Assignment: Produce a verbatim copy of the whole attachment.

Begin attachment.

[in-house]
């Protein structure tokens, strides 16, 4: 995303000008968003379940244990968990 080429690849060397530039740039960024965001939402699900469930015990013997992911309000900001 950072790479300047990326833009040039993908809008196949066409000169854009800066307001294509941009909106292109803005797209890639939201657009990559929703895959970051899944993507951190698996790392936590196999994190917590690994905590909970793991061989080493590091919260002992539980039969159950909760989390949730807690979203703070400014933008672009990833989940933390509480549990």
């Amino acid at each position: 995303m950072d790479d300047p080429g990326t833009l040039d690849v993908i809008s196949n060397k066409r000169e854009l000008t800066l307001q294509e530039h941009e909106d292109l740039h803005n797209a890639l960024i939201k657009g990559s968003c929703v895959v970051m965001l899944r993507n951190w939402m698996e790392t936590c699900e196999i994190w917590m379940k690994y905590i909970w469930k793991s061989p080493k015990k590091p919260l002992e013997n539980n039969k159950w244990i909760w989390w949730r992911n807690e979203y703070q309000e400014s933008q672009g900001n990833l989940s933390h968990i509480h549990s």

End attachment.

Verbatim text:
[in-house]
């Protein structure tokens, strides 16, 4: 995303000008968003379940244990968990 080429690849060397530039740039960024965001939402699900469930015990013997992911309000900001 950072790479300047990326833009040039993908809008196949066409000169854009800066307001294509941009909106292109803005797209890639939201657009990559929703895959970051899944993507951190698996790392936590196999994190917590690994905590909970793991061989080493590091919260002992539980039969159950909760989390949730807690979203703070400014933008672009990833989940933390509480549990």
């Amino acid at each position: 995303m950072d790479d300047p080429g990326t833009l040039d690849v993908i809008s196949n060397k066409r000169e854009l000008t800066l307001q294509e530039h941009e909106d292109l740039h803005n797209a890639l960024i939201k657009g990559s968003c929703v895959v970051m965001l899944r993507n951190w939402m698996e790392t936590c699900e196999i994190w917590m379940k690994y905590i909970w469930k793991s061989p080493k015990k590091p919260l002992e013997n539980n039969k159950w244990i909760w989390w949730r992911n807690e979203y703070q309000e400014s933008q672009g900001n990833l989940s933390h968990i509480h549990s």